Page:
Upping the tempo, ‘silence the earth’ is a frantic blackened surge of pain and energy that sounds all the more brutal following the slower ‘flames of the pit’. With Frost’s drums once again propelling the thing at a devilish pace, the guitars blazing and the bass presumably lurking at the bottom of the mix somewhere, elements of Darkthrone and Mayhem are present and correct while the production does its best to keep things raw but still powerful, especially when the band slow down to a doom-laden crawl in the mid section and the hammer-force of each blow can be clearly felt in the gut at suitably high volumes. Opting for a more traditional theme, ‘Werewolf’ is lyrically abstract while musically excellent with a truly horrible guitar sound and a pounding mid-tempo beat that sees things pushed relentlessly forward towards the song’s bloody conclusion which sees everything ratcheted up a notch and Frost drumming for his life as the double kick beats pile up and the guitar lights a brutal inferno underneath it all. ‘Abattoir’ is a chilling and evocative track with hints of Celtic Frost (particularly in the opening grunt!) and astonishingly it’s even faster than its predecessor with the drums and guitars vying for supremacy and still losing to the bone-chilling vocals which are the true star of the song and indeed the album. Final track (of the album proper anyway) ‘Pallbearer’ is one of the most chilling pieces of music committed to tape with a doom-laden introduction and lyrics that draw their inspiration straight from the darkest known recesses of the imagination.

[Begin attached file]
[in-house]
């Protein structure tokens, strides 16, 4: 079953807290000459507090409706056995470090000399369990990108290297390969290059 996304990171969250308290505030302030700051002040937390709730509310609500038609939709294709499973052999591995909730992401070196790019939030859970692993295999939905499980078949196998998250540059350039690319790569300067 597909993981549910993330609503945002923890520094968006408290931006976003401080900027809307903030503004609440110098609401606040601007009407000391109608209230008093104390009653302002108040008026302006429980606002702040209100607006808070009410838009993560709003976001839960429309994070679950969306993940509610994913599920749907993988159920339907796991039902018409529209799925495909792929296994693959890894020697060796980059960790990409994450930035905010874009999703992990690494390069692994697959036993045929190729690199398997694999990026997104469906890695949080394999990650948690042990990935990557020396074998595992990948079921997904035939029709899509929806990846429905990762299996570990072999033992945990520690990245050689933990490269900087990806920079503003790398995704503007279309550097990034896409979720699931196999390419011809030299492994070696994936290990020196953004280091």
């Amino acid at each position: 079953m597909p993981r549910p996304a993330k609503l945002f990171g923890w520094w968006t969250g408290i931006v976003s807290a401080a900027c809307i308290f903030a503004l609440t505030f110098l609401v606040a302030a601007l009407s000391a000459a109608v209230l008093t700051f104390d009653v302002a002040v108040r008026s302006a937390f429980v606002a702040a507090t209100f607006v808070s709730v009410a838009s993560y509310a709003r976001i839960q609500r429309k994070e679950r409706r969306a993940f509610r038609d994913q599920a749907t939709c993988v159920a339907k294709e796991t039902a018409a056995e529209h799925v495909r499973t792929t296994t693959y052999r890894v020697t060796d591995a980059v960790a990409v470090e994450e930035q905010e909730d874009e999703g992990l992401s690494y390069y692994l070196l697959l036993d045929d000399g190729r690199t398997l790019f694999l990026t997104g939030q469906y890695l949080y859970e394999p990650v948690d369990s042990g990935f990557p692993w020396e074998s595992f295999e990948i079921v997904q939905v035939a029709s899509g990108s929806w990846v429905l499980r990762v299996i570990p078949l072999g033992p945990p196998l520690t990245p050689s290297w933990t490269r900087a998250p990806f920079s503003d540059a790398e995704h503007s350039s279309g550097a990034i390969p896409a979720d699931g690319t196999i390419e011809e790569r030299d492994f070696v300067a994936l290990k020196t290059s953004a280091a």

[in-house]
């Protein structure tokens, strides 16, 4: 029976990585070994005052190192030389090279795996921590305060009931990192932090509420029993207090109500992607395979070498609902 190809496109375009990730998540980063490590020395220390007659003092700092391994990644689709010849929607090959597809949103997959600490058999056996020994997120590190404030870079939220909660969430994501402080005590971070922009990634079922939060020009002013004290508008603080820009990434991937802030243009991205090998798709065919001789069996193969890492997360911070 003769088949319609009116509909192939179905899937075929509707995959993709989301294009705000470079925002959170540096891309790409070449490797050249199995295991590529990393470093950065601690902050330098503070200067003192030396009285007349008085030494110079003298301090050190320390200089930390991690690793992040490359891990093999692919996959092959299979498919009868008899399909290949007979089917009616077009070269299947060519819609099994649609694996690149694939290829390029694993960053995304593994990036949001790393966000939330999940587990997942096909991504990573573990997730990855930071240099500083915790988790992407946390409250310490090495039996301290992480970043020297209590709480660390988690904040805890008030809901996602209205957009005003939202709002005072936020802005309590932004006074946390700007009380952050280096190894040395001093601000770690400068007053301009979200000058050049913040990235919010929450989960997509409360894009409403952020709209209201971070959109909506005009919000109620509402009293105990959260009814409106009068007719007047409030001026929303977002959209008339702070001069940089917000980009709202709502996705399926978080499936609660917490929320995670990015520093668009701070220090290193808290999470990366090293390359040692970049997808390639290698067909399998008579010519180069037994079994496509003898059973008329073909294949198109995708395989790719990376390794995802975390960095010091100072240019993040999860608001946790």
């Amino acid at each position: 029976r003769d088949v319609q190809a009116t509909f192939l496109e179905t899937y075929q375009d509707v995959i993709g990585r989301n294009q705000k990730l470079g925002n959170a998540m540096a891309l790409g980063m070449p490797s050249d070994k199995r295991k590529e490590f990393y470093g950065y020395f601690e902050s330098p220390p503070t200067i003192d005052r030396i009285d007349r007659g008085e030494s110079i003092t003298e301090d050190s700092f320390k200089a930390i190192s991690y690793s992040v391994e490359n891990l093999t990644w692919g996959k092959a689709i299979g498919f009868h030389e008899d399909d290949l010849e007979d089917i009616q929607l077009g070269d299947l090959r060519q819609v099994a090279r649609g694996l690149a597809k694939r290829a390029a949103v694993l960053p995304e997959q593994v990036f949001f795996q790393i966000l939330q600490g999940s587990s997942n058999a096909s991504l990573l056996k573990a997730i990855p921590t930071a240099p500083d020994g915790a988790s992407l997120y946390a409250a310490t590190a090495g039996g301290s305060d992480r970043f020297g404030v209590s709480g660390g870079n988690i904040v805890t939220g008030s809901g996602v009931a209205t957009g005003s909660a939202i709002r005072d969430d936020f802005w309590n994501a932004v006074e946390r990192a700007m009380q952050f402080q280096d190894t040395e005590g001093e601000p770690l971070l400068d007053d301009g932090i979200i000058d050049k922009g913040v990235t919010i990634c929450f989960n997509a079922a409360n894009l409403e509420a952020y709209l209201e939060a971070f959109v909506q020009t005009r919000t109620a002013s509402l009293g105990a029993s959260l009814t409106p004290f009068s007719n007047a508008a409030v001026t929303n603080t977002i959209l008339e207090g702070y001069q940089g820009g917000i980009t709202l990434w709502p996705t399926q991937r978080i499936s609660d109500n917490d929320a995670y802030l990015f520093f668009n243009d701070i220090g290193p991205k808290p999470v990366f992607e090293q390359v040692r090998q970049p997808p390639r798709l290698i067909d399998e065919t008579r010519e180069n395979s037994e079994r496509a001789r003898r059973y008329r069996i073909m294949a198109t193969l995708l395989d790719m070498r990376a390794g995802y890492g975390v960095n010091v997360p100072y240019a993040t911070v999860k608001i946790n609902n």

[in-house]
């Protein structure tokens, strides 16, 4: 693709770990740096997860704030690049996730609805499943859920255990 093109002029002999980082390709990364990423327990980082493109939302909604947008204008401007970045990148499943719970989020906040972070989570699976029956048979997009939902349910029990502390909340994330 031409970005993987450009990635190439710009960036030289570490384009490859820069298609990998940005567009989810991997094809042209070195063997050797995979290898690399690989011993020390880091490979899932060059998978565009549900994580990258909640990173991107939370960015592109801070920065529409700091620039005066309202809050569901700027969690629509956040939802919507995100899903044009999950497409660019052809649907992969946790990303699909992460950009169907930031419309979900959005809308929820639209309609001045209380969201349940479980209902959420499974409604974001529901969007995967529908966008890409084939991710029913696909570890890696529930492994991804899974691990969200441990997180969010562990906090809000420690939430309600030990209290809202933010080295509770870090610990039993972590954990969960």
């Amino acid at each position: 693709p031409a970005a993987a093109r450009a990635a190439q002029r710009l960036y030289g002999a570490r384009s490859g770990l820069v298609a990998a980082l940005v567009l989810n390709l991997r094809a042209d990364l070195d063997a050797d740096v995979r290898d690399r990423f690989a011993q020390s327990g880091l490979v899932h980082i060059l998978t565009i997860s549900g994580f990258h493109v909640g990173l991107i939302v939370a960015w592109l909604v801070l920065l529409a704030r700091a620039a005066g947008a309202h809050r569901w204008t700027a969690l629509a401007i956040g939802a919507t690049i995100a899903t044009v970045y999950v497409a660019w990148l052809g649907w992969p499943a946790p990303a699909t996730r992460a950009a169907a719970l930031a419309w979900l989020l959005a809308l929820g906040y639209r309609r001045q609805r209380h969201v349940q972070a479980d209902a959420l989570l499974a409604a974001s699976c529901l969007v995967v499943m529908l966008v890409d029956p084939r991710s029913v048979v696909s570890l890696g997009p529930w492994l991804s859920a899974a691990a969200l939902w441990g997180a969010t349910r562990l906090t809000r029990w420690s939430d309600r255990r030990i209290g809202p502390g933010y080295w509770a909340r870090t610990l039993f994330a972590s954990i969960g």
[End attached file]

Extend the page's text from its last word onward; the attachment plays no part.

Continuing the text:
With the album proper drawn to a close, we find ourselves with three bonus tracks which are going to be of most interest to long time fans of the band who already know every guttural vocal and searing note of the original disc. First up is an alternate mix of ‘grenade prayer’ which, in truth, adds little beyond the original apart from a slightly clearer sound on the vocal and drums although the difference is minimal and you’re unlikely to check it out more than once. An alternate version of ‘Werewolf’ is next and again it is something that is liable to appeal to completists only as it ostensibly offers a slightly rawer version than that heard on the album although the vocals take on a terrifying new dimension with an effect not dissimilar to that used by Dimmu Borgir giving the song a truly animalistic feel rather than the drier, more natural feel of the original. Finally a live version of album highlight ‘flames of the pit’ rounds out the special features and it sounds like you’d expect a live recording of a black metal track to – tons of treble and the drums fairly loud in the mix, but happily so are the vocals and it’s interesting to hear the band perform one of their best tracks in a live environment.

Overall this is an excellent edition of a seminal album. The extras alone don’t warrant a second purchase for those who already own the album, but they do provide a nice bonus for those who don’t own a copy and who may want to explore more of the dark history of the band. Packaged, as ever, by Peaceville with diligent care and respect it’s a pleasure to see bands such as Gehenna and Darkthrone having their work bought to a wider audience in such a manner and certainly ‘WW’ has stood the test of time with the songs proving to be incredibly powerful and intelligently written. Blacker than black, dark and malicious, Gehenna can at times appear unforgiving, but there is a strong sense of musicianship and thought that has gone into each and every track and no black metal fan should be without a copy.